The free trial is all too often misunderstood by software companies. How it is utilized, offered and supported is a continual subject of debate. This confusion causes one of the most important processes in the sales cycle to become the least efficient, and with this post we hope to change that for many of you.

An Accountability-Focused Strategy

The free trial. An outstanding strategy for lead capture in software organizations. Providing an anonymous prospect on your website with the opportunity to use your product for free as long as they provide their name, email address and company name. Seems like a no-brainer to get data on the lead so that your superstar salesperson can close them, right? Well, actually maybe not. If not properly managed with a well-communicated refined process, you could be risking an administrative and technical disaster. I’ll explain.
First, let’s look at the concept of the free trial from the User side. Some vendors provide a limited use version of their full blown software application as the free trial. You can somewhat quickly and easily utilize functionality to get a feel for what the tool is all about. That’s fine but it is not equal to exploring the nuts and bolts of an entire application and really getting dirty in it. In marketing automation getting dirty involves setting up segments, importing lists or maybe a CRM integration and sync, implementing some basic lead scoring elements and launching a multi-touch, behavior-driven email campaign with full reporting. Truly getting into benefit-driven functionality. Something you really aren’t going to spend a lot of time doing unless you are: a) truly serious about buying a marketing automation solution AND b) truly serious about this company as your potential vendor. So how useful would a limited use trial be to an interested prospect?
Now look at this same scenario from the MAP Vendor side. Setting up a free trial for a prospective buyer is far more than just providing an instance for them with a username and password.Tweet This! You want to spend time walking them through each area and limit as much confusion and potential frustration as possible. Do you want to do that with a prospect who is not ready and willing to buy? Time is valuable. It just makes sense that the free trial happens at the end of the sales process instead of the beginning, when you know the prospect will engage with your salesperson in a valuable way and come away more confident about your product and more likely to buy (or not). But at least there will be an answer one way or the other.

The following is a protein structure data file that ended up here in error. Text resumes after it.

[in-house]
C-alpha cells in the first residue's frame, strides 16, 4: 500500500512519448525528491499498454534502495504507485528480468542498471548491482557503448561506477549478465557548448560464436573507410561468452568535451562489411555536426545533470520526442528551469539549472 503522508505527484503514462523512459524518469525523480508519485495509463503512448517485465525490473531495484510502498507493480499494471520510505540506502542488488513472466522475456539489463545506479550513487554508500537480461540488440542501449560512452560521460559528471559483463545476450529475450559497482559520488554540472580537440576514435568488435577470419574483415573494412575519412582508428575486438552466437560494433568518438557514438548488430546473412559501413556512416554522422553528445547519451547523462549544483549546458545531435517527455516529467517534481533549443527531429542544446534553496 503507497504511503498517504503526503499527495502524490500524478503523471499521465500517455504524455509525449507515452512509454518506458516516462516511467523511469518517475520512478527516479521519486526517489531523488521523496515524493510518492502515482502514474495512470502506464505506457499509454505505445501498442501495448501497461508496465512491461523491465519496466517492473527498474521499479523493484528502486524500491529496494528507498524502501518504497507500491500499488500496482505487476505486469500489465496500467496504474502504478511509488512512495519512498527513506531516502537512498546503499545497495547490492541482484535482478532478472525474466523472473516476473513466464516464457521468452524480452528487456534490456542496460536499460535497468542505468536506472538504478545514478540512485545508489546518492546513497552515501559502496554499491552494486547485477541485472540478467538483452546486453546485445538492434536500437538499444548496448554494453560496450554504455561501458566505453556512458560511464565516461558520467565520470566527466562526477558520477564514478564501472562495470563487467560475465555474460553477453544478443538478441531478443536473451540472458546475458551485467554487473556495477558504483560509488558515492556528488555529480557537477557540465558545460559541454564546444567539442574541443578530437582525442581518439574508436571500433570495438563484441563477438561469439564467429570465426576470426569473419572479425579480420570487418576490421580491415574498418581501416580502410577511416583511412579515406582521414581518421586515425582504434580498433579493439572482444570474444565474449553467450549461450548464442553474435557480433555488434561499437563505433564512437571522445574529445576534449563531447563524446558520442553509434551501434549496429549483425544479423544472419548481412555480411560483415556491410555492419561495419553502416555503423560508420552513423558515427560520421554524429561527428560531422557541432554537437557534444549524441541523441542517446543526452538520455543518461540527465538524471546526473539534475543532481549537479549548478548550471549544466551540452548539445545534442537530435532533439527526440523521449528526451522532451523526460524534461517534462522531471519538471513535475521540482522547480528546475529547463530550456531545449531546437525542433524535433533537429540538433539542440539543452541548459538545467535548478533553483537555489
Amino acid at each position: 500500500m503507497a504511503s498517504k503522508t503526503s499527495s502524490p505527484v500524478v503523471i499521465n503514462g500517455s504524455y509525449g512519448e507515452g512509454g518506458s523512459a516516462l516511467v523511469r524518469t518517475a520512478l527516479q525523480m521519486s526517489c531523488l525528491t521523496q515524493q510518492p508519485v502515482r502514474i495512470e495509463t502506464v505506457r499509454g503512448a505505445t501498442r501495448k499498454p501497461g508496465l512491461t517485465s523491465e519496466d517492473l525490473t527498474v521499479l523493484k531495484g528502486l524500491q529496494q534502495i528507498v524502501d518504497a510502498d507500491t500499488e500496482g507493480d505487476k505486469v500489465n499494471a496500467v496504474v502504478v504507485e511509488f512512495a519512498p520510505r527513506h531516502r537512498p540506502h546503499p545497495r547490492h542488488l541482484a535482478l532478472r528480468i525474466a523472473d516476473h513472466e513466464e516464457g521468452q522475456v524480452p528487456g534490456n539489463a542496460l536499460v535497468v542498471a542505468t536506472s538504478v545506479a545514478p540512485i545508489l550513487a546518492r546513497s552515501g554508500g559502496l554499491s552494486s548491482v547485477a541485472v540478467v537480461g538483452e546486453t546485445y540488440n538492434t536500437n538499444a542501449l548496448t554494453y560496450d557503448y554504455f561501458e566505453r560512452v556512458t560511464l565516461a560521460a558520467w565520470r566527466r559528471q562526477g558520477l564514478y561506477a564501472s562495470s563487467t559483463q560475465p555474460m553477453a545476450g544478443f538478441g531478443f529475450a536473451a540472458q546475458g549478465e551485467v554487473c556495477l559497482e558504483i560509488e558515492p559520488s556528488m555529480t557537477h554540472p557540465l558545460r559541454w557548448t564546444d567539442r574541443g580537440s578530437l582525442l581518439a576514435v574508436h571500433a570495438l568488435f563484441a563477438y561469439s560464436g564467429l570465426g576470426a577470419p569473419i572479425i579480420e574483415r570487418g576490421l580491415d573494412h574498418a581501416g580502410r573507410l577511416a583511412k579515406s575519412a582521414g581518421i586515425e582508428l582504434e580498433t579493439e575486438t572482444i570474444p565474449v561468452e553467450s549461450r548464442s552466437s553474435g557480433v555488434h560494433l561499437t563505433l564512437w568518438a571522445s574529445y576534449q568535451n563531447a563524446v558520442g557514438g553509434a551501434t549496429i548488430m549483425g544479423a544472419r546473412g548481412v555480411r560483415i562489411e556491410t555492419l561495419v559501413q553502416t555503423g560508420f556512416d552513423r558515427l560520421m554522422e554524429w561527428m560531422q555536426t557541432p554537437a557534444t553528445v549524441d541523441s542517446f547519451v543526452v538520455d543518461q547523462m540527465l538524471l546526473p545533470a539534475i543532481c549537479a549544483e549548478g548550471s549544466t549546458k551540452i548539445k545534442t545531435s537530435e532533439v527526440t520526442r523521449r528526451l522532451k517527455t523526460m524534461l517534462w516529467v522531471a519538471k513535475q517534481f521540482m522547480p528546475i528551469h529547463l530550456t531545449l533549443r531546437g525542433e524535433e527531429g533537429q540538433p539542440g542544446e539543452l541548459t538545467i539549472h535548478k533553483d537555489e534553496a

Connections Create Conversions

The web is littered with free trial signups that never went anywhere. And by not going anywhere I don’t mean a sale wasn’t made. I mean a connection wasn’t even made. If you have ever been a software vendor that had an online free trial signup you know exactly what I mean, especially for a more complex platform such as marketing automation.
In our 4 years as a marketing automation platform vendor, we have tried a number of free trial offers. What we (generally) found with 30-day trials is that the Prospect did not implement the code nor get engaged with the product until very late in the trial period (if at all), and then asked for an extension. All that had occurred in that time was a waste of energy, either with content sent to them or non-responsive voicemails. And why wouldn’t you expect that? We hadn’t vetted the Prospect, provided them a proposal, understood who the Buyer was or how close they were to making a decision. Yes, a lot of mistakes on our part. But hey, we get smarter every day!

6 Tips for a Successful Free Trial Strategy

So, you ask, how should you implement a free trial process then? Here are 6 tips to implement this strategy Tweet This! that will bring you an exponential level of customer conversion success:

  • Offer the free trial after the prospect has participated in a demo to ensure they understand your product.
  • Determine the Prospect’s budget and create and present a proposal to Prospect prior to the free trial.
  • Define the free trial process clearly and have a set end-date with milestones from each organization before it begins.
  • Engage with the Prospect throughout the trial with items such as Shortcuts, Tips and Tricks, and the like.
  • Include homework and onboarding sessions.
  • Stick to the plan. If the Prospect is not engaged during the trial process, you’re better off shutting it down and re-connecting when they’re truly ready to buy.

By using an accountability-focused free trial strategy you will find better quality leads who are  informed about your product and more likely to buy. Don’t waste their time and they won’t waste yours.
We’d love to hear what kind of free trial processes you’ve implemented and their impact as well. Let us know!

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